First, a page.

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Wednesday, 27 May 1942

Mr LAZZARINI (WERRIWA, NEW SOUTH WALES) (Minister Assisting the Treasurer) - It does not say that.

Mr ARCHIE CAMERON - That is the effect of it. What it says is worse. It virtually says: "If you do so and so. you will not get anything, but, if you are a perfectly good little boy and agree to everything you will get certain pickings ". The pickings are not altogether contained in the bills, because we had a statement from the Treasurer this afternoon that separate pickings had already been given to two of the sparrows which come up here every now and again. One of my colleagues interjects that they are Labour governments. I shall not press that point except to remark that a man will not always take a certain course of action because he is a member of a particular political party. It is interesting to note that some of the strongest opposition to this measure has come from a man whose orthodoxy as a member of the Labour party is unlikely to be challenged even in this place. I refer to the Premier of Queensland, Mr. Forgan Smith, whose election to this House has often been heralded, but has never come to pass. If any action of the Commonwealth Parliament is capable of provoking that gentleman into coming here, this proposal will do so, and I shall withstand the shock if, in due course, the honorable member for Herbert (Mr. Martens) is sent away as a viceroy and is succeeded in this Parliament, by Mr. Forgan Smith.

Mr Lazzarini - Does the honorable member think that we will repeat what governments which he supported did?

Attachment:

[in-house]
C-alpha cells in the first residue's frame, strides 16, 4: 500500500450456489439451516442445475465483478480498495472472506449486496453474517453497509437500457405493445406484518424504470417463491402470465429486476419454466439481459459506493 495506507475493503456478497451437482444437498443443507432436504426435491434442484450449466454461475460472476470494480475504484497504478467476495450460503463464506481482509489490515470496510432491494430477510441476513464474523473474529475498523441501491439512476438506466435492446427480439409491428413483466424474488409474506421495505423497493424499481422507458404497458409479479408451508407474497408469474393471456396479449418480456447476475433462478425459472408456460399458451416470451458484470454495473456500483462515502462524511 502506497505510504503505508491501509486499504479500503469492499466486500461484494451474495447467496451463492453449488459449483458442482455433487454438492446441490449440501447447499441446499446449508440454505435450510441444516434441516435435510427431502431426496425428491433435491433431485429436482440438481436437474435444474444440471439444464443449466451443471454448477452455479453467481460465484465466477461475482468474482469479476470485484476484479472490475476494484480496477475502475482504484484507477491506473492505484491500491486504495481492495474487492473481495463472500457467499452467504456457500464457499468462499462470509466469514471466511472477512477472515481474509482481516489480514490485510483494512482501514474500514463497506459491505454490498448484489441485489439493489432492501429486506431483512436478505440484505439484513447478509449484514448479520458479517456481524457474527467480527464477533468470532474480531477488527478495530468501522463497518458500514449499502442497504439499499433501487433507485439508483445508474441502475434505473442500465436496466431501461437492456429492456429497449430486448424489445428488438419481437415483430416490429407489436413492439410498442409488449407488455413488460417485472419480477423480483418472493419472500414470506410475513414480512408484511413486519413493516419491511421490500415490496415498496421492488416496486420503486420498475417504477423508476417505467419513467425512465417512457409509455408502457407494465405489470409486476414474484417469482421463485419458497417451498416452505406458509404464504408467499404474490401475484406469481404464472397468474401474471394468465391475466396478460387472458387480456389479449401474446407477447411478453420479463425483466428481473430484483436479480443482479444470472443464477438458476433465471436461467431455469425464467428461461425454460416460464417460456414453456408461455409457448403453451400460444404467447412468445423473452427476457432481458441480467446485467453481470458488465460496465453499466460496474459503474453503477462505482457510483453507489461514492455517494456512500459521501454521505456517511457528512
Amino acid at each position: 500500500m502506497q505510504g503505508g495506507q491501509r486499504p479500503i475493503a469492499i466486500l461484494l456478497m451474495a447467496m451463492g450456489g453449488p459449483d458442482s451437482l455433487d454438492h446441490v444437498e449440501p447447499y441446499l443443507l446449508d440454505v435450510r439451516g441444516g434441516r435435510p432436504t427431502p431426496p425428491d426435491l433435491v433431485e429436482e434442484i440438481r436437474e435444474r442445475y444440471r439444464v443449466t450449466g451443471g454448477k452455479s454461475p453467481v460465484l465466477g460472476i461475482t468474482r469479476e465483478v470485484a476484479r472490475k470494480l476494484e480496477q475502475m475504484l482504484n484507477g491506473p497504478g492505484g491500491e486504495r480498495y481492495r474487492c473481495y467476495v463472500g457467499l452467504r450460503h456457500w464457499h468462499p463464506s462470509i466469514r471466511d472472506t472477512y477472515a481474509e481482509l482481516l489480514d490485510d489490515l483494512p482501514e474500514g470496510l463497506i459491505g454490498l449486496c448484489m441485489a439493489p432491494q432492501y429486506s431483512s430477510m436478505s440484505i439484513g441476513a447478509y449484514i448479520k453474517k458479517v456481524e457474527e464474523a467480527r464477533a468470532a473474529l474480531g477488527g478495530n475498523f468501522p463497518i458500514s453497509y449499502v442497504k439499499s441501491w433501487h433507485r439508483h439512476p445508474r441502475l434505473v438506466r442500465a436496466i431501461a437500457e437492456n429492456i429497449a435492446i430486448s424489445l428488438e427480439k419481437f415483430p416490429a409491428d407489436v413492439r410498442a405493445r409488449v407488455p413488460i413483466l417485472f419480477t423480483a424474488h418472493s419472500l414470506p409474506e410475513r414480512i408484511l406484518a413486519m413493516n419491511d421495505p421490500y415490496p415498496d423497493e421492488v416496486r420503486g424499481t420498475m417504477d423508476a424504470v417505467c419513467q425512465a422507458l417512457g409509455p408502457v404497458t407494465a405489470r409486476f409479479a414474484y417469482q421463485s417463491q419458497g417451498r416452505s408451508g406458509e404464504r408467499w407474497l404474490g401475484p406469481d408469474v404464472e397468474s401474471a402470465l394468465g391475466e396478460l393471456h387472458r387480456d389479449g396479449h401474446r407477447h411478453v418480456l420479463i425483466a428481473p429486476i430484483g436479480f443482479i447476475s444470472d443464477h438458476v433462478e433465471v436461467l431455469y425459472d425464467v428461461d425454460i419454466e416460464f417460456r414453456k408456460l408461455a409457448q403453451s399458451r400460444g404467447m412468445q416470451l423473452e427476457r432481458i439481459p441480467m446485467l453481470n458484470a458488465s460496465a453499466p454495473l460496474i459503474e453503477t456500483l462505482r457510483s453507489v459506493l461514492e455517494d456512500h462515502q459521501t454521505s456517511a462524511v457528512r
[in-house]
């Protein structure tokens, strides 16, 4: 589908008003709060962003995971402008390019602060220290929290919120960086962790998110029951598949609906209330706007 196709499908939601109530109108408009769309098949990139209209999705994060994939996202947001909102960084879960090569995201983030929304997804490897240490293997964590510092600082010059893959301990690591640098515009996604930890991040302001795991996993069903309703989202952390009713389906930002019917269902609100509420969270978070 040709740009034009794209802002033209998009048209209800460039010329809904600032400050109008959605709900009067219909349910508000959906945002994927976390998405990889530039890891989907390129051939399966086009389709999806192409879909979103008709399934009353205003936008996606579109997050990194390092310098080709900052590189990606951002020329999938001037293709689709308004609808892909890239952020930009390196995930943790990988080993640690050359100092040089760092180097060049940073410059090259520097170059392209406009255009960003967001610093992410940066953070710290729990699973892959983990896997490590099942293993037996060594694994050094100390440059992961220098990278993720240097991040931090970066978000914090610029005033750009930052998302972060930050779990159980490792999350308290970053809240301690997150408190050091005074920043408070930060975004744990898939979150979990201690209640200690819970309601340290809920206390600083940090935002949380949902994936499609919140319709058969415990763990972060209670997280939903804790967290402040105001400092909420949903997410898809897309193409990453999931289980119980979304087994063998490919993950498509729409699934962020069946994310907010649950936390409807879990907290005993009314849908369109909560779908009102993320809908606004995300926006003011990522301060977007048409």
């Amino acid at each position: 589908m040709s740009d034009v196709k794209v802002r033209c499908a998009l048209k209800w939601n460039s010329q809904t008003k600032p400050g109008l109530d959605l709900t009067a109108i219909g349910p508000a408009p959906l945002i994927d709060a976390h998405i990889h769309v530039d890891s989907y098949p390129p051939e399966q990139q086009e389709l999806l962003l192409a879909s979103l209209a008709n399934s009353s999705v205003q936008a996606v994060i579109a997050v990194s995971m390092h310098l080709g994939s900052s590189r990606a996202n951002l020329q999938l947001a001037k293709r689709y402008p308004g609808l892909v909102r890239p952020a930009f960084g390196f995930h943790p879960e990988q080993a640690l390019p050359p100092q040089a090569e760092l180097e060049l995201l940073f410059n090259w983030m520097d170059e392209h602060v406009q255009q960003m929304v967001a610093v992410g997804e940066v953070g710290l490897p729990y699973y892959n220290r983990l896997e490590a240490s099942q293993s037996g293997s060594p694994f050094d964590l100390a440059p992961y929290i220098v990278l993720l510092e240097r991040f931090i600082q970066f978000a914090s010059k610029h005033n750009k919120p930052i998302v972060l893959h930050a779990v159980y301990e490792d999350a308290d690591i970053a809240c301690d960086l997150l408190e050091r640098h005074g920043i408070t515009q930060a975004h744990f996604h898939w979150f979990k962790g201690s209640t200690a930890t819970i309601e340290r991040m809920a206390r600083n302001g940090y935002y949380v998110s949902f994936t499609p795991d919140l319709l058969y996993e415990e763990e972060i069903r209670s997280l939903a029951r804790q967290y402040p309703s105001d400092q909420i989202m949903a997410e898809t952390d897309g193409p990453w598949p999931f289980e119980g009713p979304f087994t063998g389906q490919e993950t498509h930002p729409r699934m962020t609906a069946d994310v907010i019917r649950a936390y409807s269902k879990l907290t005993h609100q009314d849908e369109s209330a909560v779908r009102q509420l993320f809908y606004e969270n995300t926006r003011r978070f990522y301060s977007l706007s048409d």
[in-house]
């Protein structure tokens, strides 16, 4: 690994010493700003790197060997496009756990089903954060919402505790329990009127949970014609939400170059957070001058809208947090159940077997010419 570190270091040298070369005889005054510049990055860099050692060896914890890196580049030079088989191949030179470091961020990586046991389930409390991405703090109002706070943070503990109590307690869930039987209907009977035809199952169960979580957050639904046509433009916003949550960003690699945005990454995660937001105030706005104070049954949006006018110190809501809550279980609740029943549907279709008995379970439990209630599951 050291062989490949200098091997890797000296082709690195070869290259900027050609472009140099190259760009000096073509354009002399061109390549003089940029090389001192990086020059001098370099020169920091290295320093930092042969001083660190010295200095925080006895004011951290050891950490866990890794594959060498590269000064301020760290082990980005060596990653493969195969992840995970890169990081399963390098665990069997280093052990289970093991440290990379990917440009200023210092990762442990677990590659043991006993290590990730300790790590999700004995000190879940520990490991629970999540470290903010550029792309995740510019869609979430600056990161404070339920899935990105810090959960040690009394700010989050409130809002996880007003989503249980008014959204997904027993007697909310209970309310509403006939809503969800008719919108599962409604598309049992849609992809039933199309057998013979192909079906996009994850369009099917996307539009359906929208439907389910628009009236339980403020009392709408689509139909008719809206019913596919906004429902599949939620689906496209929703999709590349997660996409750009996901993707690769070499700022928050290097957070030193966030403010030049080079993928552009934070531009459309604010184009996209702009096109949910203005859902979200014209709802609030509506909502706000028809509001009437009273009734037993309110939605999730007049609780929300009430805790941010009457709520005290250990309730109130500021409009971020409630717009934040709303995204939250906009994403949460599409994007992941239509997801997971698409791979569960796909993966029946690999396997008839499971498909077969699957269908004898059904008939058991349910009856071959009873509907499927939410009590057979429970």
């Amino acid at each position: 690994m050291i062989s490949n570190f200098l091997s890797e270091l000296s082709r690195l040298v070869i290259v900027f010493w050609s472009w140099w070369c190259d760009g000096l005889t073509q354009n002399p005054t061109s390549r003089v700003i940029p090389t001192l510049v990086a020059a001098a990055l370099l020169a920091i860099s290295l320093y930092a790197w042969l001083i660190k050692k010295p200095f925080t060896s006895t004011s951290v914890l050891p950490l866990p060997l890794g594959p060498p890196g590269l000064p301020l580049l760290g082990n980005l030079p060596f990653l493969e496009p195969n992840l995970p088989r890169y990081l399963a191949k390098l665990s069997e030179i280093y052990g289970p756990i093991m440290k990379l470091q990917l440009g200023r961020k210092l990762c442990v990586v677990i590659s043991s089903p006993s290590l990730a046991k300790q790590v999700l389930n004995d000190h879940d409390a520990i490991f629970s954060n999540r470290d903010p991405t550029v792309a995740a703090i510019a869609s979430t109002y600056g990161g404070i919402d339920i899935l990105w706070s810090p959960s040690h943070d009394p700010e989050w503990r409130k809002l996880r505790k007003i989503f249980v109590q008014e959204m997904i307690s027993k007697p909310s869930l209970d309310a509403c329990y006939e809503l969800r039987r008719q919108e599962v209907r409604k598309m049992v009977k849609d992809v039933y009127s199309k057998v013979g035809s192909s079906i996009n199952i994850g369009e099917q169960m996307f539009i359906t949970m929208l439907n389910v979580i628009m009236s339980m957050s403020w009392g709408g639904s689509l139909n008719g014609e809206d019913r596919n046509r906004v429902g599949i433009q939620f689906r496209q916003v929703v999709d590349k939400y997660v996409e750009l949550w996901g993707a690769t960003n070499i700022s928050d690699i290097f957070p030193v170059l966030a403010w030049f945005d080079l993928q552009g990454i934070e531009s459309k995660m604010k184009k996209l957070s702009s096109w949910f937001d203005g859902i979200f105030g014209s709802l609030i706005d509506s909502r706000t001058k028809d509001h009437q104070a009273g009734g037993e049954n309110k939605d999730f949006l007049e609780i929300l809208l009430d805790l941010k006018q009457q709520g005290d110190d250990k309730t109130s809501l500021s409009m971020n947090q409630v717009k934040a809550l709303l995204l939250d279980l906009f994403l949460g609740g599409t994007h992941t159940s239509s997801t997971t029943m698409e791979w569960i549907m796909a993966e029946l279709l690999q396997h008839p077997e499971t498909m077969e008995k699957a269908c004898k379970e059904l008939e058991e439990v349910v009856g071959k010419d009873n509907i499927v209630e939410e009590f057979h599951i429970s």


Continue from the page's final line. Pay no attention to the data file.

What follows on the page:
Mr ARCHIE CAMERON - This Government has not been game enough to undo what previous governments did, and that is the test of whether the previous governments were wrong. I heard, frightful roars from the zoo not long after this Government came into office about what would happen to a certain gentleman in India.. He was to have been brought home even faster than an aircraft could bring him, judging by the noise that was made, but so far as I know he is still on the Ganges or looking at the Taj Mahal. There is also a gentleman named Essington Lewis, who appeared to be in clanger of suffering the fate of the baker in Brussels who overcharged for bread in the time of the Duke of Alva, but he is still in charge of the Department of Munitions. The only person to escape beyond reach of the net that was to have been cast was the former honorable member for Corio (Mr. R. G. Casey), and apparently he got out in the nick of time. These proposals contain all the elements of a first-class revolution, involving as they do the relationships between State and Commonwealth, between .State and State between taxpayer and Commonwealth, and between taxpayer and State. There could not be anything much more revolutionary than such proposals. Had the Government said that its necessity was so great that it was forced to apply this scheme to every field of taxation, I could have had some sympathy with it, but there is nothing in this proposal to say that, after the scheme is carried out, the Commonwealth Government will not decide that it is necessary to impose a uniform land tax, motor tax, or amusement tax. It may even go into the field of leaseholds and say that a Commonwealth tax on leasehold properties shall be imposed in place of the State taxes now imposed and that, provided that the States do certain things, they will .be entitled to their slice of the loaf, but that, if they do not, not a crumb from the table of Dives will they get, even though they be reduced to the poverty of Lazarus. In the early days of this Commonwealth there was in operation a system of reimbursements to the States - it existed for ten years - which was known by the name of " the Braddon Blot ". If this system of reimbursements should survive the hurdles of the High Court and the Privy Council - I have no doubt that it will be asked to jump them in due course - I have -a strong suspicion that, amongst some of us at any rate, it will be dubbed, for eternity " the Spooner smudge ". It is a common practice, under the Commonwealth Constitution, for the States to be given certain grants by the Commonwealth Government. This bill does not mention the word "grant"; it refers to "reimbursement of tax". A grant may be given to a State by the Commonwealth to compensate it for the effects of Commonwealth policy, to enable it to carry out certain works which are regarded as essential for Commonwealth purposes, or in the event of it agreeing to hand over certain powers or responsibilities to the Commonwealth. A State may not be granted a reimbursement of taxes without its consent. On the subject of whether or not the States are consenting parties to this proposal, there are some precedents which we ought to consider. One of these is the case of buyer and seller. Under the land tax laws, which were debated here not very long ago, the question of what constituted a fair market value for land was raised. The law states that a fair market value is the price paid by a willing buyer to a willing seller. This proposed reimbursement of taxes to the States could not in any sense be termed a payment by a willing Commonwealth to willing States. The States have no option. They must take what the Commonwealth gives, go without, or enter into other fields of taxation which have already been fairly well exploited. There is another precedent, which has arisen frequently in history. Many of us have read of men who, in order to save their lives, have agreed to swear to do certain things. Such cases raise the subject of the free will of the individual. One British historian laid down, in connexion with a famous case in English history, that an oath compelled should be annulled. The Treasurer will find that any undertaking by the States to surrender certain rights when force is used, or is implied, as it is in this case, will be annulled by the courts. It cannot he argued that a State which agrees to this proposal enters into a free-will agreement. Take the case of the Premier who came here last week. I have no doubt that he asked for more than he was given, and no doubt the Premier who is here now will ask for more than he will get. It is natural that this should be so. The very essence of the Government's case for reimbursement has crashed to the ground as the result of the two concessions which the Treasurer related to us this afternoon.